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Thus flattering speeches won renown
By these two sisters here:

The third had causeless banishment,
Yet was her love more dear:
For poor Cordelia patiently

Went wand'ring up and down,
Unhelp'd, unpity'd, gentle maid,
Through many an English town:

Until at last in famous France
She gentler fortunes found;

Though poor and bare, yet she was deem'd
The fairest on the ground:

Where when the king her virtues heard,

And this fair lady seen,

With full consent of all his court

He made his wife and queen.

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But there of that he was deny'd,
Which she had promis'd late:
For once refusing, he should not
Come after to her gate.

Thus 'twixt his daughters, for relief
He wander'd up and down;
Being glad to feed on beggar's food,
That lately wore a crown.

And calling to remembrance then
His youngest daughter's words,
That said, the duty of a child
Was all that love affords :
But doubting to repair to her,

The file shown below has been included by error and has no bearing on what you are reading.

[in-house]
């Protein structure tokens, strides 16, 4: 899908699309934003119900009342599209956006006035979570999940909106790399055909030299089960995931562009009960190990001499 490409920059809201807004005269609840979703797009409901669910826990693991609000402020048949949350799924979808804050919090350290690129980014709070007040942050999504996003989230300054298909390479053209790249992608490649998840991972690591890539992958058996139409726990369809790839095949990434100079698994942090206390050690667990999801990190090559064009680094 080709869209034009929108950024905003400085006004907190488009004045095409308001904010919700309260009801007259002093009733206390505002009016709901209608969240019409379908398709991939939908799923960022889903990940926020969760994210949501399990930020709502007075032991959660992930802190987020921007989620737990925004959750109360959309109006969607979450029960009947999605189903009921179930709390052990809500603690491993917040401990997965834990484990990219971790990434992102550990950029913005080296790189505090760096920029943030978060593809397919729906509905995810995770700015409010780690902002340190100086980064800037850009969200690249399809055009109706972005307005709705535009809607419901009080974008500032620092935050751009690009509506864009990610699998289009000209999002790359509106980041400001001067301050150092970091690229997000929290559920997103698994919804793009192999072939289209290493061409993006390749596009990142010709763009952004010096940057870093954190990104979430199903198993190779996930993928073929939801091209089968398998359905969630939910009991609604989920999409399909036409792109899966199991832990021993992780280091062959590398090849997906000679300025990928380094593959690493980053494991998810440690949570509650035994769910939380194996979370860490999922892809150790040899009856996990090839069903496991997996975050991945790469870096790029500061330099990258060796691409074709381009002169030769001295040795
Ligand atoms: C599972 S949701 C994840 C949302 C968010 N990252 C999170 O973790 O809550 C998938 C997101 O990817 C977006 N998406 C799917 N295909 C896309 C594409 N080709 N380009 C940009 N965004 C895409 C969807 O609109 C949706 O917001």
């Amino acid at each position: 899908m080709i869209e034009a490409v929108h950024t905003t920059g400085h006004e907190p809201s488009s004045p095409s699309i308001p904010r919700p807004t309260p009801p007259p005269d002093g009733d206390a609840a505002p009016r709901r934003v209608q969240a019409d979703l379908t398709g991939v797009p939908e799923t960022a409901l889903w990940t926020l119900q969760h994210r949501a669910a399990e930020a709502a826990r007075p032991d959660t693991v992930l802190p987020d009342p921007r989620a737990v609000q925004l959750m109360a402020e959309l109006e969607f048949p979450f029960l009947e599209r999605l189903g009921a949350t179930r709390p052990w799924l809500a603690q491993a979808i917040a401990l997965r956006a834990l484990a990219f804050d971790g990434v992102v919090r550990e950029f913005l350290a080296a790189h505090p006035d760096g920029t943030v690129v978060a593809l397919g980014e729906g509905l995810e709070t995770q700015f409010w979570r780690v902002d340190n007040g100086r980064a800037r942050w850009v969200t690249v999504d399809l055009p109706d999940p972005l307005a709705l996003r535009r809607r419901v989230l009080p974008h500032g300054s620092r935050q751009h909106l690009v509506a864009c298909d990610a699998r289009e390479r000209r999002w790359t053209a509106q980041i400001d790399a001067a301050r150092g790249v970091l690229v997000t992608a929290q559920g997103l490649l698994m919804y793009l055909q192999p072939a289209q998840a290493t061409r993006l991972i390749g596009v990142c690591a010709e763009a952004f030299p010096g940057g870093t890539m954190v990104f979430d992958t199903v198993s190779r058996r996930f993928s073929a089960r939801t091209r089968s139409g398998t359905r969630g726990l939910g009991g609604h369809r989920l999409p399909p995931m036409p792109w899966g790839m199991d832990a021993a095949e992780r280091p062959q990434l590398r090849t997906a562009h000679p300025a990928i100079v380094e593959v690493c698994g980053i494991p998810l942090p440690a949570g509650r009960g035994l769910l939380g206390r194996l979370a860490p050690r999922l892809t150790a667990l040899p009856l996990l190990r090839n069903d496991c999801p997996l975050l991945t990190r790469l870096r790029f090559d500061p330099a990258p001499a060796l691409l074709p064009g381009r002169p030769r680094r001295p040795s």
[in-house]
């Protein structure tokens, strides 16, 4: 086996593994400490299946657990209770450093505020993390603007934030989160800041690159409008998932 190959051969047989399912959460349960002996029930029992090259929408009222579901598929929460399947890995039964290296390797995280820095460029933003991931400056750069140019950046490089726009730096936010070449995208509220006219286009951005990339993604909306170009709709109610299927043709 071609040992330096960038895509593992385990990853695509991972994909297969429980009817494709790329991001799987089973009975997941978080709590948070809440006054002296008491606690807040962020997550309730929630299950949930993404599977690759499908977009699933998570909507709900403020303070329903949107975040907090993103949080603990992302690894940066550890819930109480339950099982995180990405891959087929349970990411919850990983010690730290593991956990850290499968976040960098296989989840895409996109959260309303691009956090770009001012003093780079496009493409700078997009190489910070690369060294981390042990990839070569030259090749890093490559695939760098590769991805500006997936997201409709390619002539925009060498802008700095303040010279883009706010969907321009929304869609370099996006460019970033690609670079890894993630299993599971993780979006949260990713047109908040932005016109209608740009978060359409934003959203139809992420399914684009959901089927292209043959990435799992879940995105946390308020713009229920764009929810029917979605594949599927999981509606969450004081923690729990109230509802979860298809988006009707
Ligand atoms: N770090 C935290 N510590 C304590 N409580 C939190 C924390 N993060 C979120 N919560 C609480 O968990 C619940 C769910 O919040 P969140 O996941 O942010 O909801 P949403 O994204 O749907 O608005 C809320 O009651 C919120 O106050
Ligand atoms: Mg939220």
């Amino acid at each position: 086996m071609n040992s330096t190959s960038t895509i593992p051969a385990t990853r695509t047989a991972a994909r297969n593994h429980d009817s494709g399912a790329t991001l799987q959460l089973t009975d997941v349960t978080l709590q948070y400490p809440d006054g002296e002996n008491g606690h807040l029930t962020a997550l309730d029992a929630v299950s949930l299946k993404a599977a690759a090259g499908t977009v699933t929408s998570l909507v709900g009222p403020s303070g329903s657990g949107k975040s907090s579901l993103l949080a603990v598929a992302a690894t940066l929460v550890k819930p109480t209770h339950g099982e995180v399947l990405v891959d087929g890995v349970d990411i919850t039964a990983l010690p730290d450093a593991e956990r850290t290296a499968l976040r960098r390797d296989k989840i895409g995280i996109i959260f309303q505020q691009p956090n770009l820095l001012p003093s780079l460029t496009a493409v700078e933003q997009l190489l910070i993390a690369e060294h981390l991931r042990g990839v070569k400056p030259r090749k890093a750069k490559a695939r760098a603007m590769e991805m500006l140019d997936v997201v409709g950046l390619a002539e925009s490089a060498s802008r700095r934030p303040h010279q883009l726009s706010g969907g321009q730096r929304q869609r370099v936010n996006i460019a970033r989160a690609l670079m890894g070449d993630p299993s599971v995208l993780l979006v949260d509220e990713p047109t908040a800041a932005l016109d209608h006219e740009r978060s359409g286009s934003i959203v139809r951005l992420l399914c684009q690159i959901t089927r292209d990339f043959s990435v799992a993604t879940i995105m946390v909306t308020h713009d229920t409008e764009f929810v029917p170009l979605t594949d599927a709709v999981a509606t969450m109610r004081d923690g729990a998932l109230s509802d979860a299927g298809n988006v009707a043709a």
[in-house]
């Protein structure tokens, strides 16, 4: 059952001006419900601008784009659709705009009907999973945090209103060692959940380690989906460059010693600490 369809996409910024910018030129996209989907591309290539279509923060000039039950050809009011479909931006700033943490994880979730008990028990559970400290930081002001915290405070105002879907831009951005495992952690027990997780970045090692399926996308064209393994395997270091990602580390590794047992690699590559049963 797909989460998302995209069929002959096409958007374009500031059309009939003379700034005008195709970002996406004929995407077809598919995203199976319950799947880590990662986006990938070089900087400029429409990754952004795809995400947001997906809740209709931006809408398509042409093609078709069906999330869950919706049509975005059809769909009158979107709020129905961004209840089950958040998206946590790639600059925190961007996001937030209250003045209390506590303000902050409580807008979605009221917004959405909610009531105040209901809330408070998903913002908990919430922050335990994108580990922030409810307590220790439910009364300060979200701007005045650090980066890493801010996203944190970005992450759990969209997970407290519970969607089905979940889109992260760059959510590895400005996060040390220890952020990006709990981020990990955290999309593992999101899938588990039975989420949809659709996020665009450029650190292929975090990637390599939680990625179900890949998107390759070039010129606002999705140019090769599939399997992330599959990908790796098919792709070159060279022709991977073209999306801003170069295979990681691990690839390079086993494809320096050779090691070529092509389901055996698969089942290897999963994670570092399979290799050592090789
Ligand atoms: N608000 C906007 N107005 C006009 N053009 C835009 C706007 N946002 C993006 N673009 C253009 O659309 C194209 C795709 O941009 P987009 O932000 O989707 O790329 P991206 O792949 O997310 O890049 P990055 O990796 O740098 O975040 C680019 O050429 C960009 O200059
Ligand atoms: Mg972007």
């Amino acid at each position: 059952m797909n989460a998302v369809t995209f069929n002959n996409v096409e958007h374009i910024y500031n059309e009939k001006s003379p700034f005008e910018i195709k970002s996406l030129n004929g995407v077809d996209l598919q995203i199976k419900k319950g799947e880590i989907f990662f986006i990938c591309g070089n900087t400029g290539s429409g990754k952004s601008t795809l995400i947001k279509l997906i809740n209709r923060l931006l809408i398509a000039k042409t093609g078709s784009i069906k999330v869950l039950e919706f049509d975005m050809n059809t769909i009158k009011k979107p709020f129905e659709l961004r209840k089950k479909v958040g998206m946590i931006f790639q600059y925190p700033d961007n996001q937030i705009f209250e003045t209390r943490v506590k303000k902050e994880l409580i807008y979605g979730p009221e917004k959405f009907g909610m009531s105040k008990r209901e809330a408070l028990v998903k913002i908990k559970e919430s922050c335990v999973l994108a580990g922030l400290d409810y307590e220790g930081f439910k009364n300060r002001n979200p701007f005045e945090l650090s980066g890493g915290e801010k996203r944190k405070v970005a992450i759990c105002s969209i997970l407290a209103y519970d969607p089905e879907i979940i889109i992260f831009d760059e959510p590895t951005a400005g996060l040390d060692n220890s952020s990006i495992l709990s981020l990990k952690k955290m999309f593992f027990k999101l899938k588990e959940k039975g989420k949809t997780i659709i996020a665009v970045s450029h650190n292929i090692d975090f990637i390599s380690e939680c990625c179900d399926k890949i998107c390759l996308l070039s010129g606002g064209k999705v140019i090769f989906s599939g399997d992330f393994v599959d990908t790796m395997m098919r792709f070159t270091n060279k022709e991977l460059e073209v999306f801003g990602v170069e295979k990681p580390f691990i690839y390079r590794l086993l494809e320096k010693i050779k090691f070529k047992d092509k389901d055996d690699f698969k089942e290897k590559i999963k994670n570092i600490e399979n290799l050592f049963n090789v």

Whom he had banish'd so,
Grew frantick mad; for in his mind

He bore the wounds of woe:

Which made him rend his milk-white locks,

And tresses from his head,

And all with blood bestain his cheeks,
With age and honour spread:"
To hills and woods, and watry founts,"
He made his hourly moan,

Till hills and woods, and senseless things,"
Did seem to sigh and groan.

Even thus possest with discontents,

He passed o'er to France,

In hopes from fair Cordelia there

To find some gentler chance:

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Most virtuous dame! which when she heard

Of this her father's grief,

As duty bound, she quickly sent

Him comfort and relief:

And by a train of noble peers,

In brave and gallant sort,

She gave in charge he should be brought

To Aganippus' court;

Whose royal king, with noble mind,

So freely gave consent,

To muster up his knights at arms,
To fame and courage bent.

And so to England came with speed,

To repossess king Leir,

And drive his daughters from their thrones
By his Cordelia dear;

Where she, true-hearted noble queen,

Was in the battle slain :

Yet he, good king, in his old days,

Possest his crown again.

But when he heard Cordelia's death,
Who died indeed for love

Of her dear father, in whose cause,
She did this battle move;
He swooning fell upon her breast,

From whence he never parted:

But on her bosom left his life,

That was so truely hearted.

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*This ballad, which by no means deserves a place in any edition of Shakspeare, is evidently a most servile pursuit,-not, indeed, of our author's play,


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